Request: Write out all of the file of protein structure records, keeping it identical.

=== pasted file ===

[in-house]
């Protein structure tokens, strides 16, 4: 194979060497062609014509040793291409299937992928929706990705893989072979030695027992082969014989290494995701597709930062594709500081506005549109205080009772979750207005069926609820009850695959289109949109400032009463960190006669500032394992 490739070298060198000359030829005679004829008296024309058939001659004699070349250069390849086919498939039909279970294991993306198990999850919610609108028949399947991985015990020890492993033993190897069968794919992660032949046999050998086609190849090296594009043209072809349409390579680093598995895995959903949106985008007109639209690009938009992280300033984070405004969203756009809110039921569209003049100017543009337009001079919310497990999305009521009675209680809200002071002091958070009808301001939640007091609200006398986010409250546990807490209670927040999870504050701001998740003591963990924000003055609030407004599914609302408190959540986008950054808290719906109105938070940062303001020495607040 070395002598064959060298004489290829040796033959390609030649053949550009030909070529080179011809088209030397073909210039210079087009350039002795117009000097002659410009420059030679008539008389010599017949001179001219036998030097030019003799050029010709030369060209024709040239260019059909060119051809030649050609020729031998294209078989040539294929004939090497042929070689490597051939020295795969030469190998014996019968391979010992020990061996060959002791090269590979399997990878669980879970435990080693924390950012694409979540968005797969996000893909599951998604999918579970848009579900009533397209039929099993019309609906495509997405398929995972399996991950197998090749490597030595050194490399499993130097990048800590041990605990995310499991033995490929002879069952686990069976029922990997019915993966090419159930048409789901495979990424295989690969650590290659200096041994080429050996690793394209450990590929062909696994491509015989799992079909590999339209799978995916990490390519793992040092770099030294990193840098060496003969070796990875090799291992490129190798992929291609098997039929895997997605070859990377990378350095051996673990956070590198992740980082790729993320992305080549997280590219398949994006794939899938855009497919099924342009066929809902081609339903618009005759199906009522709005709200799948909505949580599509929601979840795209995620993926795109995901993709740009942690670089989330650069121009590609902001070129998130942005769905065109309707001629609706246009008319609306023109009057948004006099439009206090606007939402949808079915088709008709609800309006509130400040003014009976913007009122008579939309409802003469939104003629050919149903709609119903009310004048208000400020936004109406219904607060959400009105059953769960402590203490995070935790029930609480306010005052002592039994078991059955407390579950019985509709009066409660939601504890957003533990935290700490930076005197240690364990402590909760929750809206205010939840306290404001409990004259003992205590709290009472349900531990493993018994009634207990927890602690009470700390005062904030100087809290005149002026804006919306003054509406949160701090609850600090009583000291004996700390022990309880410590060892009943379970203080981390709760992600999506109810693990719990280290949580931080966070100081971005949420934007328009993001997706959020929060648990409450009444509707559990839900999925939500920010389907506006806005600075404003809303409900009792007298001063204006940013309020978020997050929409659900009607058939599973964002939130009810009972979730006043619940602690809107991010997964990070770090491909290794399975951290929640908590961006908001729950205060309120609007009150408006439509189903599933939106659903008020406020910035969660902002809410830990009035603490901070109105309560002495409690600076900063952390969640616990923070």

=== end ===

[in-house]
């Protein structure tokens, strides 16, 4: 194979060497062609014509040793291409299937992928929706990705893989072979030695027992082969014989290494995701597709930062594709500081506005549109205080009772979750207005069926609820009850695959289109949109400032009463960190006669500032394992 490739070298060198000359030829005679004829008296024309058939001659004699070349250069390849086919498939039909279970294991993306198990999850919610609108028949399947991985015990020890492993033993190897069968794919992660032949046999050998086609190849090296594009043209072809349409390579680093598995895995959903949106985008007109639209690009938009992280300033984070405004969203756009809110039921569209003049100017543009337009001079919310497990999305009521009675209680809200002071002091958070009808301001939640007091609200006398986010409250546990807490209670927040999870504050701001998740003591963990924000003055609030407004599914609302408190959540986008950054808290719906109105938070940062303001020495607040 070395002598064959060298004489290829040796033959390609030649053949550009030909070529080179011809088209030397073909210039210079087009350039002795117009000097002659410009420059030679008539008389010599017949001179001219036998030097030019003799050029010709030369060209024709040239260019059909060119051809030649050609020729031998294209078989040539294929004939090497042929070689490597051939020295795969030469190998014996019968391979010992020990061996060959002791090269590979399997990878669980879970435990080693924390950012694409979540968005797969996000893909599951998604999918579970848009579900009533397209039929099993019309609906495509997405398929995972399996991950197998090749490597030595050194490399499993130097990048800590041990605990995310499991033995490929002879069952686990069976029922990997019915993966090419159930048409789901495979990424295989690969650590290659200096041994080429050996690793394209450990590929062909696994491509015989799992079909590999339209799978995916990490390519793992040092770099030294990193840098060496003969070796990875090799291992490129190798992929291609098997039929895997997605070859990377990378350095051996673990956070590198992740980082790729993320992305080549997280590219398949994006794939899938855009497919099924342009066929809902081609339903618009005759199906009522709005709200799948909505949580599509929601979840795209995620993926795109995901993709740009942690670089989330650069121009590609902001070129998130942005769905065109309707001629609706246009008319609306023109009057948004006099439009206090606007939402949808079915088709008709609800309006509130400040003014009976913007009122008579939309409802003469939104003629050919149903709609119903009310004048208000400020936004109406219904607060959400009105059953769960402590203490995070935790029930609480306010005052002592039994078991059955407390579950019985509709009066409660939601504890957003533990935290700490930076005197240690364990402590909760929750809206205010939840306290404001409990004259003992205590709290009472349900531990493993018994009634207990927890602690009470700390005062904030100087809290005149002026804006919306003054509406949160701090609850600090009583000291004996700390022990309880410590060892009943379970203080981390709760992600999506109810693990719990280290949580931080966070100081971005949420934007328009993001997706959020929060648990409450009444509707559990839900999925939500920010389907506006806005600075404003809303409900009792007298001063204006940013309020978020997050929409659900009607058939599973964002939130009810009972979730006043619940602690809107991010997964990070770090491909290794399975951290929640908590961006908001729950205060309120609007009150408006439509189903599933939106659903008020406020910035969660902002809410830990009035603490901070109105309560002495409690600076900063952390969640616990923070």